After the glory of the battle which involved much bloodshed, the Hasnani tribe decided to move to the present village of Rais Jo Goth, also called Chandian Jo Goth, in Shahdadkot, and the village of Rais Bhanbho Khan Chandio in Miro Khan Talukas of Larkana. Two clusters of their tombs still stand in both places, reminding us of their material glory of the past. According to the local accounts, the battles between the Haji and Hussan tribes claimed 1,600 Chandia lives.

Origin[edit]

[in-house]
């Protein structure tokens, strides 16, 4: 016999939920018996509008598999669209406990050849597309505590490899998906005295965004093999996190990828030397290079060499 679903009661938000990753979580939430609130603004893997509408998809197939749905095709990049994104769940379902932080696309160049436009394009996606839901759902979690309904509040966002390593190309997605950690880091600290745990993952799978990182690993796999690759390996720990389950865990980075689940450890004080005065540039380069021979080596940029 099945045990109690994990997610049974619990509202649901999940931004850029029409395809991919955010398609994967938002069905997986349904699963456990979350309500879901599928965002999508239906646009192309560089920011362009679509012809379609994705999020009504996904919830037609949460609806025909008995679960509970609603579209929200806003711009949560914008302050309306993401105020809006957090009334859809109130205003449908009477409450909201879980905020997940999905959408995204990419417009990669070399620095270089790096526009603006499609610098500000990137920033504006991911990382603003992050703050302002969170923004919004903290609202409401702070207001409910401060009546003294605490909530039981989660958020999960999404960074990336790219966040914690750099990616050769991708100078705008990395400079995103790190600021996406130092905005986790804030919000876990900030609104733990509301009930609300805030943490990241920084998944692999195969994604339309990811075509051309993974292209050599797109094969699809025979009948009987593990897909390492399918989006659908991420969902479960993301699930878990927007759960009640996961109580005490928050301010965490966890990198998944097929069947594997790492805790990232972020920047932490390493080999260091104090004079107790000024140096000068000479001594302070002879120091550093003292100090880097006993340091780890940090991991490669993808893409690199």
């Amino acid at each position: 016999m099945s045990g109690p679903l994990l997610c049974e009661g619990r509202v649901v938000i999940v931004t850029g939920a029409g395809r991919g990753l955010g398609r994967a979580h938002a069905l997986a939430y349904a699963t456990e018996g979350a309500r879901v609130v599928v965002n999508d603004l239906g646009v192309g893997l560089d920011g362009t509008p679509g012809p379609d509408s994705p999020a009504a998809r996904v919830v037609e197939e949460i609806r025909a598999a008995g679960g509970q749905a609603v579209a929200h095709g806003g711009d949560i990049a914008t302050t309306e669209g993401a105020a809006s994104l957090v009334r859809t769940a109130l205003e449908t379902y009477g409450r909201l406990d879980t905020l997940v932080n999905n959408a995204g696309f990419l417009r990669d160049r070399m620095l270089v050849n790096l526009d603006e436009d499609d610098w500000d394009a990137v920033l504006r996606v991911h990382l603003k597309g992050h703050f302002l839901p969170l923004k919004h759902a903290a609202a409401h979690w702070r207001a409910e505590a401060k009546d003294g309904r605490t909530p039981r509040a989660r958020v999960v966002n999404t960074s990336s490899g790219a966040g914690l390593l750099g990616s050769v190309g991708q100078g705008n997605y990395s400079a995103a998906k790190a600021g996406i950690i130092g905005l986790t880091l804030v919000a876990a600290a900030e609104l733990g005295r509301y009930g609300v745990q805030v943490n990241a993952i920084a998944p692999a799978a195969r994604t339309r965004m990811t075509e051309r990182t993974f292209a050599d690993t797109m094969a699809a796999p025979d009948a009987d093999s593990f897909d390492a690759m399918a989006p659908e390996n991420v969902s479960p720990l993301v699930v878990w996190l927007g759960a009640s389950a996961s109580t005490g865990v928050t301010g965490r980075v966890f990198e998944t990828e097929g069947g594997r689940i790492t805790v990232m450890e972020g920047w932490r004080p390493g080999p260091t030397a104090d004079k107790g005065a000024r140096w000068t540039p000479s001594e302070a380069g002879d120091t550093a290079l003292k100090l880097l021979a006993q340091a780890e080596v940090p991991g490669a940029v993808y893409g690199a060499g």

The Chandios are a sub-tribe of The Hooth Baloch Tribe.[2] This was the first Baloch tribe who left the mountains of Balochistan, especially from Harboe (Kalat) and Dhadar (Bolan), due to a fruitless Baloch genocidal war between Rind and Lashari. This tribe settled in the Kohe Suleman areas of D.G Khan. The chief of the tribe at that time (1600 AD), Sardar Mir Harian Khan Baloch, established a new village in the name of his younger son, Mir Ahmed Khan Chandio, who was commonly known as Kot Ahmed Khan. This village is now known as Kotla Ahmed Khan, near Dera Ghazi Khan, and the grave of this brave Sardar is in the boundary wall of Pir Sakheeh Sarwar near D.G Khan. The group migrated from Dera Ghazi Khan to the mountains of Kirthar. That was the region where this family lived, called the Chandka region, which is in the Qambar-Shahdadkot, Larkana, and Dadu districts. The family later spread throughout the Sindh and Punjab region. The chief of Juguwala Village in Punjab distt Multan was Sardar Mubarak Khan Chandio (late). The Chandio tribe has now spread out over Pakistan, with a larger concentration in Sindh.